By The Guardian Editorial Board, 02 June 2020
It was just sheer coincidence that this comment and former Governor of Kaduna State Abubakar Dangiwa Umar’s timely letter to President Muhammadu Buhari on his alleged “nepotism pushing Nigeria to the brink” hit the public space almost at the same time.
The organic content of this editorial had been written before the retired soldier’s bombshell, which was widely reported yesterday. And so Umar’s love letter to the President only confirmed the constancy of truth at such a time as this: that the biggest trouble with the Buhari administration is the elephant in the room variously tagged as “lopsided appointments,” ‘‘nepotism,” “sectionalism”, ‘‘parochialism,’’ etc. This newspaper spotted this again last week in the context of Buhari’s consistency in failing to respect the federal character provision in the country’s constitution. The provision is designed to address lopsided appointments and build a peace that has eluded us since independence almost 60 years ago.
This is the origin of our comment again before Umar’s intervention. The Federal Inland Revenue Service (FIRS) the other day retired nine directors contrary to Buhari’s reported but unconfirmed order. The development, though bizarre in its entirety, is reminiscent of his penchant for the violation of the federal character principle and in turn the constitution, in several appointments made since 2015. The brazen, yet undisguised attempt to deepen sect and sectionalism along our fault lines is undemocratic, unconstitutional, perfidious and highly condemnable.
Nigeria is no doubt a complex and complicated diversity. It spans across culture, ethnicity, language, religion and natural resources among others. Across its 36 states, plus the Federal Capital Territory (FCT) and 774 local government areas are more than 350 nations that are seeking self-actualisation and a sense of belonging in the forced yet inconvenient contraption called Nigeria. Our founding fathers and minds behind our constitution recognised the primacy of heterogeneity and inclusiveness in the making of peace and progress of the country. Specifically, the 1979 Constitution adopted the federal character principle to orchestrate elusive peace, equity and stability. It was to make amends for inter-ethnic distrust, dominance, rivalry, conflicts and wars. Section 14 (3)(4) and the Third Schedule, Part 1(c) of the Constitution spell out the principle in clear terms. And to ensure implementation, the Federal Character Commission was in 1996 established – to manage the peace process.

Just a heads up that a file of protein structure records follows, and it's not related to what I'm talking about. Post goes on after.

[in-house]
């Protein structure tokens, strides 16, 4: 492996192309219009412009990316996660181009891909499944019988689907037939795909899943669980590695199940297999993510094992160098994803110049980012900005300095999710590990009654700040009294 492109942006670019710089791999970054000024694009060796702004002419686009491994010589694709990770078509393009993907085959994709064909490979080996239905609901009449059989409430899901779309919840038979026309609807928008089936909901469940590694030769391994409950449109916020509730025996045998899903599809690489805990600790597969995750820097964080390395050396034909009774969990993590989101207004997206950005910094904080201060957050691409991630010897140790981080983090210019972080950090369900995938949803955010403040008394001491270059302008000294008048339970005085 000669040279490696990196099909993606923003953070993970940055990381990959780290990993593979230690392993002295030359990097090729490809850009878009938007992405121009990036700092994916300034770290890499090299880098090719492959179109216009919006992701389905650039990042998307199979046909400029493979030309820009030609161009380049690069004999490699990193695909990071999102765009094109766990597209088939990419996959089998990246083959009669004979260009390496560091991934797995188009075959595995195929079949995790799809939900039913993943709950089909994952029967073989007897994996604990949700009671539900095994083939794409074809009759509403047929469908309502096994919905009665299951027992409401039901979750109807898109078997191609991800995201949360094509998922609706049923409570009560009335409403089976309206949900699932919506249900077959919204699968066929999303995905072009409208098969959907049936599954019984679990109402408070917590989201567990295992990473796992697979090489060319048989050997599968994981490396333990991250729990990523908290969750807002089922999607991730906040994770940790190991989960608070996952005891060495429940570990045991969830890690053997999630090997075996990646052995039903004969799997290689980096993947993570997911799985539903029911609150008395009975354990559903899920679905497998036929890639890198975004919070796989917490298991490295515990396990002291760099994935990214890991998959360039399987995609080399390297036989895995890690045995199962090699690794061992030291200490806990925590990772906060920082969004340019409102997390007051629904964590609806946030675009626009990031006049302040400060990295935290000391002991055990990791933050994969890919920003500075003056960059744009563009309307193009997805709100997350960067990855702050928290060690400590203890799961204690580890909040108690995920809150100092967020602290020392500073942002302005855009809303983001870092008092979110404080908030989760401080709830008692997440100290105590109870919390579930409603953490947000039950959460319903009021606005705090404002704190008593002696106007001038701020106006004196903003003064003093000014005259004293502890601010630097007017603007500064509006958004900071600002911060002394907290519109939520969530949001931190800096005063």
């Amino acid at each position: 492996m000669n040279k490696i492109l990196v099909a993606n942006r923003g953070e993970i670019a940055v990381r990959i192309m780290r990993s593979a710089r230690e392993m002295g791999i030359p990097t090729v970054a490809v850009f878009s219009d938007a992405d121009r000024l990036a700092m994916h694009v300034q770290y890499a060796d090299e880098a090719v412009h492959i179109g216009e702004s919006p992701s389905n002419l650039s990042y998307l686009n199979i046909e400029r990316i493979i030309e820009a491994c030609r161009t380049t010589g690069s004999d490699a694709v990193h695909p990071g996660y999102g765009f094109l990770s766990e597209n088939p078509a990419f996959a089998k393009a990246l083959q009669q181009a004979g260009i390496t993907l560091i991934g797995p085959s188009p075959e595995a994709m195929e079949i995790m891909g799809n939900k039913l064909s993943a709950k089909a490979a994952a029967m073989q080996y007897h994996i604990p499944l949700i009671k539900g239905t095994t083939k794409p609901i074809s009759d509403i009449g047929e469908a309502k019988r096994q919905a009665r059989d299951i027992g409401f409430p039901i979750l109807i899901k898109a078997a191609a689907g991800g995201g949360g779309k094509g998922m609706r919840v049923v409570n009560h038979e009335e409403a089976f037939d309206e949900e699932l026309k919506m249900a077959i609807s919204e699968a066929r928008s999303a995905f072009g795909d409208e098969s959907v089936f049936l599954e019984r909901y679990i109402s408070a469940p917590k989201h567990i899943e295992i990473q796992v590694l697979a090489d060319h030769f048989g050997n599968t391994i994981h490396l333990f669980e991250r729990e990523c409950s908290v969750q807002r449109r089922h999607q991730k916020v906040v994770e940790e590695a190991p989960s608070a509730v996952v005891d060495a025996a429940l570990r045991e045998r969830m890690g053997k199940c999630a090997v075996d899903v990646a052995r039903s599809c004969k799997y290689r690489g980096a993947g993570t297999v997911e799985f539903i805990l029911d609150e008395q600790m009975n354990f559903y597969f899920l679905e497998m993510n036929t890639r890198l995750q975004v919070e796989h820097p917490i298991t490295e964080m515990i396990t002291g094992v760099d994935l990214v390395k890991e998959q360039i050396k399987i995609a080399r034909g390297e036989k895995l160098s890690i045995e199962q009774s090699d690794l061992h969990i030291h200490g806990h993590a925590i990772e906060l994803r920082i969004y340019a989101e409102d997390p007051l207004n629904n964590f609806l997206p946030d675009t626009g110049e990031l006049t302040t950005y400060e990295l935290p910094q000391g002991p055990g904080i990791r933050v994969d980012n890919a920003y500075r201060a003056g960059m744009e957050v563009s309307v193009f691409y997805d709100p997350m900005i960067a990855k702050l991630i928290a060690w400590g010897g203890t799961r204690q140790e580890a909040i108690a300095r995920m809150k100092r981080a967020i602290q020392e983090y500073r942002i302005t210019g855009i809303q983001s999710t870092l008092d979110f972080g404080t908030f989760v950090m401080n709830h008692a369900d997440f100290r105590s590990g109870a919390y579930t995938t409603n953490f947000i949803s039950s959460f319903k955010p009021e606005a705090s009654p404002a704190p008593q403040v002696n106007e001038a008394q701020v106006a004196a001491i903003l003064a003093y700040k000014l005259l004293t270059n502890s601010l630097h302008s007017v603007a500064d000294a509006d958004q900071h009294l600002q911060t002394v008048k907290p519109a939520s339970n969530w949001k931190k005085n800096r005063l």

For clarity, the Section 14 (3) of the 1999 Constitution, as amended, provides in detail that: “the composition of the government of the federation or any of its agencies and the conduct of its affairs shall be carried out in such a manner as to reflect the federal character of Nigeria and the need to promote national unity, and also to command national loyalty, thereby ensuring that there shall be no predominance of persons from a few states or from a few ethnic or other sectional groups in the government or in any of its agency.”
Indeed, the inherent goal was to broaden participation in all areas of power, enhance inclusiveness and douse alienation of segments in a truly federal system. Notwithstanding the errors of commission or omission that have for long kept the federal character provision in Chapter II of the 1999 Constitution, and therefore non-justiciable, commonsense dictates that national integration is only possible where there are justice, fairness and equitable distribution of our common patrimony.
Buhari’s predecessors in office had been careful about the sanctity of this constitutional provision, however imperfect. Amid relentless claims of marginalisation by minority groups, the federal character was also leeway for celebrating mediocrity and gross incompetence within the public civil service. Some notable Nigerian leaders of thought already opined that the ineffectual federal character principle should be scrapped and replaced by a merit-based system. But the constitution is still the constitution.
The point at issue today, is that the subsisting constitutional provision has been honoured in the breach than in its observance by the Buhari-led administration. The federal system has been so bastardised that most of Buhari’s appointments had no recourse to either equitable distribution or merit. What is worse, even the composition of the Federal Character Commission itself has no regard for federal character. If Senate confirms new nominees to the commission today, both the chairman and the secretary would be from the North. This is incredible.